Lessons from the Tanker Industry for Avoiding Catastrophe
[***Editor's note: Tom Peters asked colleagues to guest-author his column while he was traveling abroad. Tom returned a month later to resume his duties.***]
As life becomes more complicated, we learn that complex systems can break—through carelessness, bad training, lousy communication, dumb decisions, or poor priorities.
When these systems involve chemical manufacturing (Union Carbide at Bhopal), a space shuttle (Challenger), a nuclear power plant (Chernobyl), or an oil tanker (Exxon Valdez) the collapse can be disastrous.
Some of this nation's most complex systems rarely break. U.S. Navy aircraft carriers, commercial nuclear power plants, and the air traffic control system prove it is possible to design procedures to minimize the probability of catastrophic failure.
By contrast, the deep troubles of the oil-tanker industry have shown that industrial disasters have less to do with acts of God than failures of management. Fifty-two percent of U.S petroleum—12 million gallons a day—is imported. (That's about as much oil as the Exxon Valdez dumped into Prince William Sound.) Between 1960 and 1980 the number of tankers doubled, and tonnage increased sevenfold. Yet, as operating costs have risen, maintenance has been deferred, crew sizes reduced, and turnaround times increased.
Legislation passed in response to the Exxon Valdez spill expanded oil transporters' liability for accidents. An unintended consequence of the law is that the tanker industry is moving more and more to Third World countries that are considerably less attentive to environmental issues than developed nations. As a result, the world has become increasingly vulnerable to devastating shipping accidents, and observers argue that the petroleum-shipping industry simply cannot operate safely.
Is there a cure for this disease? The answer lies in three essential areas: command and control, communication, and culture.
Command and control. Large organizations, in particular, must be able to shift decision making in times of need. But the maritime industry is hierarchical. On most ships, the captain controls all power and decision-making; crew members with critical information may not have access to the bridge.
When the Exxon Valdez hit Bligh Reef, no one on the bridge was sufficiently trained to see the "big picture," as the captain might have, had he been present7mdash;and in control.
Yet, mechanics on aircraft carrier flight decks can shut down flight operations if they perceive a danger. The network of interdependent relationships onboard a carrier makes formal
hierarchy irrelevant. If the U.S. Navy can entrust decision making to the front line, so can commercial operators. (A few already do.)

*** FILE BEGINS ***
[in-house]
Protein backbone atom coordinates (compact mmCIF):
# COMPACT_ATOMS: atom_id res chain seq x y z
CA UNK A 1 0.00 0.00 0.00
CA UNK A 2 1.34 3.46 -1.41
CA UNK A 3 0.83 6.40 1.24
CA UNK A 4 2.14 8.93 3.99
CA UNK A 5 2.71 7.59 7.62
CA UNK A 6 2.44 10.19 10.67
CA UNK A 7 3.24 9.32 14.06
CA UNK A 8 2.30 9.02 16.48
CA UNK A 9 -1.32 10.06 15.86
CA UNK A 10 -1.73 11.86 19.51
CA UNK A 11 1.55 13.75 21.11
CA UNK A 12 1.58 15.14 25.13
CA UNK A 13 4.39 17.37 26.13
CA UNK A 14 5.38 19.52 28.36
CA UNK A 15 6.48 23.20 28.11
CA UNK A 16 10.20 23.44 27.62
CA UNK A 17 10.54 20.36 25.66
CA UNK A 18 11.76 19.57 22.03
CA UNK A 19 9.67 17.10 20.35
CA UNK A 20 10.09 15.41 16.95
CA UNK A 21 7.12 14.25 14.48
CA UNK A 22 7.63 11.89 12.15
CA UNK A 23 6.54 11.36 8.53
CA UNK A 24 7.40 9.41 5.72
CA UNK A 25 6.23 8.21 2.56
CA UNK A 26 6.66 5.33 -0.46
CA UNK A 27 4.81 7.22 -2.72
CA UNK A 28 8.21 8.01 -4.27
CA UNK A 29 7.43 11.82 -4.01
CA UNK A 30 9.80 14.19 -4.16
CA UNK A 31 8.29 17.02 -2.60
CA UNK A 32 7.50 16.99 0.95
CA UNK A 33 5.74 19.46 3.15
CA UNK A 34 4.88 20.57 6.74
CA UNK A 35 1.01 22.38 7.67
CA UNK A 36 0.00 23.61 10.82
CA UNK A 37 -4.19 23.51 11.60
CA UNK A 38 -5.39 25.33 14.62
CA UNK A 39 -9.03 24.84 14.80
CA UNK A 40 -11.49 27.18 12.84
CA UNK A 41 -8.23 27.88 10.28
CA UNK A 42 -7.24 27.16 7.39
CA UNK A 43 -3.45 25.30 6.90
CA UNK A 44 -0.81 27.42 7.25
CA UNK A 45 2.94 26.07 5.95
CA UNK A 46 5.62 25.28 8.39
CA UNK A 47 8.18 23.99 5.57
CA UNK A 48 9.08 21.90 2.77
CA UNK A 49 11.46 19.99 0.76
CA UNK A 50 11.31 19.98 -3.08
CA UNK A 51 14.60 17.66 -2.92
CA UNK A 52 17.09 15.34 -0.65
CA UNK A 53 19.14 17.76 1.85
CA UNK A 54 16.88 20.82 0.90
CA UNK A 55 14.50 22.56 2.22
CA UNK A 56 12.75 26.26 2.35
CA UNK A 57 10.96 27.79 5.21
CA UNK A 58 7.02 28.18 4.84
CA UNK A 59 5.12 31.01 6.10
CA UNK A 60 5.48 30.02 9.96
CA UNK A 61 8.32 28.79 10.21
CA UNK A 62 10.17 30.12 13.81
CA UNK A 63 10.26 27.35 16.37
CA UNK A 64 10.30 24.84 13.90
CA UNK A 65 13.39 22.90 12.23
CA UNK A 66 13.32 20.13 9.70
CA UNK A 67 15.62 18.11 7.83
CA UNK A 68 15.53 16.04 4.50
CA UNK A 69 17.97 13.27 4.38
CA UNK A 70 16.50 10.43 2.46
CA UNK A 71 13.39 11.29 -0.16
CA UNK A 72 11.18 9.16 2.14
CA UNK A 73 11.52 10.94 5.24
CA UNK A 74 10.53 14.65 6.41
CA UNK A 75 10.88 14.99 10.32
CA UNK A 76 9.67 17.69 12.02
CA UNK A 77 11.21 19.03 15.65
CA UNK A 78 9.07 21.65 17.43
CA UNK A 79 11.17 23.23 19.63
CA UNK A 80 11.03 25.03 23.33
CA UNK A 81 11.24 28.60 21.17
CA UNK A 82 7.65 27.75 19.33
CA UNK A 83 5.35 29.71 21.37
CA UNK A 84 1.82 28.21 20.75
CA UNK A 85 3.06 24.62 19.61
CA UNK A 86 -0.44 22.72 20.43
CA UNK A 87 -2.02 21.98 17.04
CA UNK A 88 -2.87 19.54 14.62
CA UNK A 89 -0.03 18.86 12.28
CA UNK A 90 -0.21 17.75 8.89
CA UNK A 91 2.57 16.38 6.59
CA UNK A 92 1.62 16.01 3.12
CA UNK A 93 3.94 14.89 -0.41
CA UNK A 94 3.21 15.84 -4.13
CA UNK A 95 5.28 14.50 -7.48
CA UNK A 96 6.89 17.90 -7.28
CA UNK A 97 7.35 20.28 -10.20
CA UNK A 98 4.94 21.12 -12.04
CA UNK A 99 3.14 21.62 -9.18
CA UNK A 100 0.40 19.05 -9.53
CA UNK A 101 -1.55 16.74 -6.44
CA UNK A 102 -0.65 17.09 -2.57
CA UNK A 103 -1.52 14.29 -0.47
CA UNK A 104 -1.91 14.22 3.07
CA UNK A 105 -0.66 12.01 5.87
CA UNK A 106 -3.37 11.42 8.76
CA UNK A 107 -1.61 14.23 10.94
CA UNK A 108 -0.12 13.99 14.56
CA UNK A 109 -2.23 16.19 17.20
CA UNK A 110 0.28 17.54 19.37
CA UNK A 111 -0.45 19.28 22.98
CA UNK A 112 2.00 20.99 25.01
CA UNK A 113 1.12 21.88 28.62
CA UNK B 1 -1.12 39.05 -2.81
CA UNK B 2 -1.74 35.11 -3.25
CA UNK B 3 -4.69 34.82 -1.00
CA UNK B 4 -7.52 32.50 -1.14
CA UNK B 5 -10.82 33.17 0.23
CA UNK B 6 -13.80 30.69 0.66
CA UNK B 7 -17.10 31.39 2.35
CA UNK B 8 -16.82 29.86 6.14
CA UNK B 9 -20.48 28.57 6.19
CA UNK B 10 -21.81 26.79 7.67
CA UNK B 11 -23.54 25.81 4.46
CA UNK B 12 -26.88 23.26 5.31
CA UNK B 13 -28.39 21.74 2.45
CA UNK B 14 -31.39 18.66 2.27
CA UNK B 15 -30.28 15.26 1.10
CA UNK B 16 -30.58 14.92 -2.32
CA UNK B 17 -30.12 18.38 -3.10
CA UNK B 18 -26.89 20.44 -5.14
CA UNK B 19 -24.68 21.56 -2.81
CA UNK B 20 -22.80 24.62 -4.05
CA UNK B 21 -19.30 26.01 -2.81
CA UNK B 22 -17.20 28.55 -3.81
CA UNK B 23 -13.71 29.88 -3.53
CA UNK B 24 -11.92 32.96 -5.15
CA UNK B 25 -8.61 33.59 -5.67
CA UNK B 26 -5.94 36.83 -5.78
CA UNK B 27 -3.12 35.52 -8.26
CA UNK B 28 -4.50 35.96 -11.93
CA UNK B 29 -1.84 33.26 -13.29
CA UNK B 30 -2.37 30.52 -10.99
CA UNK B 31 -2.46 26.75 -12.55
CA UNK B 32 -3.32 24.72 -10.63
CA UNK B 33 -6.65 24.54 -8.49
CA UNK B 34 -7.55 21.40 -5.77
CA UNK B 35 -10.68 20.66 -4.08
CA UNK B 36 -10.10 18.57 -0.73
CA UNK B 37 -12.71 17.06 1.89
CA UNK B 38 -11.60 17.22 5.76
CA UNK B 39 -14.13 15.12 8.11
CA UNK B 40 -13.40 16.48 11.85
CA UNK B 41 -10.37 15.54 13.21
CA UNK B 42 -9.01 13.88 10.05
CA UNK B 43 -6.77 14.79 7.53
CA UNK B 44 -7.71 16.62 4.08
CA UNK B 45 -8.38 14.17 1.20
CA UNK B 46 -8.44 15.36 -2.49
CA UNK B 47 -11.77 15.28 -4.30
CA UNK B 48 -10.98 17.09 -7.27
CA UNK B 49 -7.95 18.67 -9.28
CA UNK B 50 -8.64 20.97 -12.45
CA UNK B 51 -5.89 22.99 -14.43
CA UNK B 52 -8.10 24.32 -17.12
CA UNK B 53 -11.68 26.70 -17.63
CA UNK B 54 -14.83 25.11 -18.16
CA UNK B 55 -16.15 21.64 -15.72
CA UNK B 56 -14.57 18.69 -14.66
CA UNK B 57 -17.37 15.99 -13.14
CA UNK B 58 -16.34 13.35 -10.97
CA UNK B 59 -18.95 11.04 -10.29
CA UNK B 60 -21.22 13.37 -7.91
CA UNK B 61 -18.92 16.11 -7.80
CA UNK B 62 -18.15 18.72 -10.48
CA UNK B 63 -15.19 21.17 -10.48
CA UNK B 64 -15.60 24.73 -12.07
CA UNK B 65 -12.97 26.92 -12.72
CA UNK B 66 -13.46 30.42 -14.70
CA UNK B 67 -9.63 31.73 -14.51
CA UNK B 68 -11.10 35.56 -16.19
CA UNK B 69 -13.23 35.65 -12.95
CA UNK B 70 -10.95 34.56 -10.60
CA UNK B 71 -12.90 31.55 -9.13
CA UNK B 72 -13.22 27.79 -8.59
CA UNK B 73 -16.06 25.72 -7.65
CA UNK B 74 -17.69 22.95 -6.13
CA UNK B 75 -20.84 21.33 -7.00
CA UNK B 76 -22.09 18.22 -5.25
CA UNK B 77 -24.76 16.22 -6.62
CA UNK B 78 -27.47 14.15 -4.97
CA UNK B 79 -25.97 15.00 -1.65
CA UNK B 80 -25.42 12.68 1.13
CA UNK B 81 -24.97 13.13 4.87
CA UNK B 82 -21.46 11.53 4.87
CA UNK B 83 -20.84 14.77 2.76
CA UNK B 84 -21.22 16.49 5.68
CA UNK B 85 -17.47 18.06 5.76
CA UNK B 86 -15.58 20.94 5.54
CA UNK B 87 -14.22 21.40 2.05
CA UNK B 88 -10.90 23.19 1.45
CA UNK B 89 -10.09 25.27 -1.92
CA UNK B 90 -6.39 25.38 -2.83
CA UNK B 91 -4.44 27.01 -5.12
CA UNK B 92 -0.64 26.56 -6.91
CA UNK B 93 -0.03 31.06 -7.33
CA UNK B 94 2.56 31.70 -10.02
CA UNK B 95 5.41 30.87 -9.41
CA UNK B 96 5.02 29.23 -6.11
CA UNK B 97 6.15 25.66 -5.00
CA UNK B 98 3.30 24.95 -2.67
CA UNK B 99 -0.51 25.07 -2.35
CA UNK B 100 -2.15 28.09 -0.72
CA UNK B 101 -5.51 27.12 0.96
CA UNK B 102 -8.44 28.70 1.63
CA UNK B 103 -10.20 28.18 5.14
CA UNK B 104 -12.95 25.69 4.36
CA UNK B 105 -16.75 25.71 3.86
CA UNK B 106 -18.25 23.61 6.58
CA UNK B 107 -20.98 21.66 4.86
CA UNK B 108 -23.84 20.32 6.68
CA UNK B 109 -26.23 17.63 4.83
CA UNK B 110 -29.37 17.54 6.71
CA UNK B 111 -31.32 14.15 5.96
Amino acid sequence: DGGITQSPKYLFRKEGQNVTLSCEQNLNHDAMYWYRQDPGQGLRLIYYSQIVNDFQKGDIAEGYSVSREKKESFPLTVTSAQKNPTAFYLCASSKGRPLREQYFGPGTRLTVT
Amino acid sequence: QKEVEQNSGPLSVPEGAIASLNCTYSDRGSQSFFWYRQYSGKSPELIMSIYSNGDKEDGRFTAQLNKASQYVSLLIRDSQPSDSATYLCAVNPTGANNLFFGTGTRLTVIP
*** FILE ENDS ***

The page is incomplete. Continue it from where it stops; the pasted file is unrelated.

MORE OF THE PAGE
Communication. Communication breakdowns abound in large, complex systems. But in oil shipping the problem has been exacerbated as developed nations exit the industry. Third World-based shippers sometimes hire seamen with questionable skills and no common language.
In January 1993, when the oil tanker Braer developed an engine problem off the Shetland Islands, the bridge and engine-room crew literally did not speak the same language. Eventually, the ship broke up in a storm, spilling 25 million gallons of oil.
Culture. Beliefs and values determine behavior. To build a safety-and-reliability culture, high-risk businesses must re-examine their values. As major oil companies subcontract more of their shipping, the necessary culture of reliability may be at risk. In any mega-system, safety demands team skills and knowledge rather than individual performance. No organization can afford a John Wayne, iron-men-and-wooden-ships attitude.
Double-hulled tankers or similar quick fixes won't cure the industry's ills (though increasing the number and strength of interior compartments isn't a bad idea). The problem is deeper. Tanker owners and users must design systems to ensure that command and control, communication, and culture are inextricably linked to safety. Piecemeal reform will not work.
Savvy leaders everywhere know that although systemic change is expensive, the status quo is more so. In an unforgiving marketplace—and a fragile environment—safety, reliability, and unflagging performance are essential. All too often, catastrophes are rooted in top management's neglect of the three Cs. The time to pay attention is before the ship is reefed. As the tanker industry has proved through bitter experience, prevention is always cheaper than damage control.
Karlene H. Roberts is professor of business administration at Haas School of Business, University of California at Berkeley.
(C) 1993 Karlene H. Roberts.
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